What do Pandora, Dropbox, The New York Times, Flickr, Hulu, Evernote, Angry Birds and Farmville have in common? They use a “freemium” business model. You may not have heard the term before, but you and your kids deal with it as part of your Internet experience.
Many web startups concentrate on becoming popular without a lot of thought as to how the resulting product can be monetized. This lack of a clear business vision as they built traffic to their site has been true of such notable sites as YouTube, Twitter, Facebook and others. After all, with a lot of visitors and engagement, advertising could always be used as a way to generate income.
You can’t really argue with this approach. Just look at the success and valuation of these sites. Google bought YouTube which was unprofitable for $1.65 billion in 2006. Internet users have accepted advertising as the cost of being able to access free content on the Internet. This approach has been the foundation of Internet growth.
This strategy allows the site owner to concentrate on getting traffic by providing good content and a good user experience. With today’s Internet, good sites get found through word of mouth, review sites, etc.
The other, long standing, Internet business model has been the subscription-based approach. Users pay a monthly or annual fee to access services or content. Subscription sites may have different subscription plans with increased access or features with higher cost subscription plans.
This approach has typically been used for more specialized content or products that users require and are more willing to pay for them. Symantec (virus detection) and Rhapsody (music) are examples of such services. In fact, many organizations that once sold their software products have turned to subscription-based licensing. Recurring revenue is a lot better than selling the product once. This model does require a lot of resources for marketing and takes a lot of time to build up a user base.
A third business model for Internet services and software exists. It’s been around for more than 20 years, but is now being adopted by many businesses. The concept is a basic, free application supplemented by a feature-rich subscription-based premium version. This “Free plus Premium” business model has been termed the “freemium” model which is an amalgamation of the “free” and “premium” terms. The power of “free” is at work with this model. See my post on the subject of "free" listed under “Related Posts.”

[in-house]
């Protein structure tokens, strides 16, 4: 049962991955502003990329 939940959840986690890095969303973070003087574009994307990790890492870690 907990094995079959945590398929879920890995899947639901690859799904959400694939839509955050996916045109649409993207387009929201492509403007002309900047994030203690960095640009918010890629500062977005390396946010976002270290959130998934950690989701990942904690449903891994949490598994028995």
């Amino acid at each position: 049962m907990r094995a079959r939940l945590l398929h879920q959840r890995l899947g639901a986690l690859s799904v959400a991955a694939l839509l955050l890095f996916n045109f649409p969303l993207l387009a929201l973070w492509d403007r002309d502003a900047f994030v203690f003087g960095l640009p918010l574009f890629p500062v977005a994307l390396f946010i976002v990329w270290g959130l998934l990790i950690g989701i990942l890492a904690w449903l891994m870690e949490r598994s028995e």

There are a number of freemium models. One is a simple combination of the advertiser and subscription business models. The “free” core service is advertiser-supported. The premium, subscription-based service eliminates the advertising and may or may not offer additional functionality. Pandora is an example of such a freemium service.
Other freemium services restrict the amount of “access” you have in the basic service. Dropbox and The New York Times are examples of this approach. The New York Times restricts access to a certain volume of stories while Dropbox restricts the amount of storage space available in their free, core versions.
Others offer improved features and functionality as what differentiates the free services from the premium service. Flickr is an example of such an approach with the ability to store and share users photo collections online as the premium, subscription-based feature.
The rapid acceptance of mobile devices and apps has led to an explosion of apps using the freemium business model. Game apps are a major case in point. While the game may be free, virtual goods or additional characters, features, etc. come with a price.
The New York Times reports that according to Flurry, 65% of App Store revenue comes from freemium games! This approach has even led to a class-action lawsuit against Apple by parents whose kids incurred hundreds of dollars of charges without their knowledge. This occurs because, once you provide your password to the App Store, there is a 15 minute window where one can purchase apps or features without having to reenter the password.
The takeaway is don’t hand your mobile device to someone else until 15 minutes have elapsed since you last logged into the App Store.
Those businesses that use freemium effectively do not spend a lot of dollars on advertising. They depend on viral spread of their product and can make a strong revenue stream and business case with subscription-based levels of less than one percent of total users. After all, one percent of a large number is still a large number.
What used to be a foolhardy approach to a business model (free services and low rates of subscriptions) is now a popular Internet business model. By taking advantage of the relatively low costs of today’s technology along with letting others promote the products, freemium products are thriving.
The rapid adoption of mobile devices is pressuring advertising-supported sites. The freemium business model appears to be an answer to this change for many companies.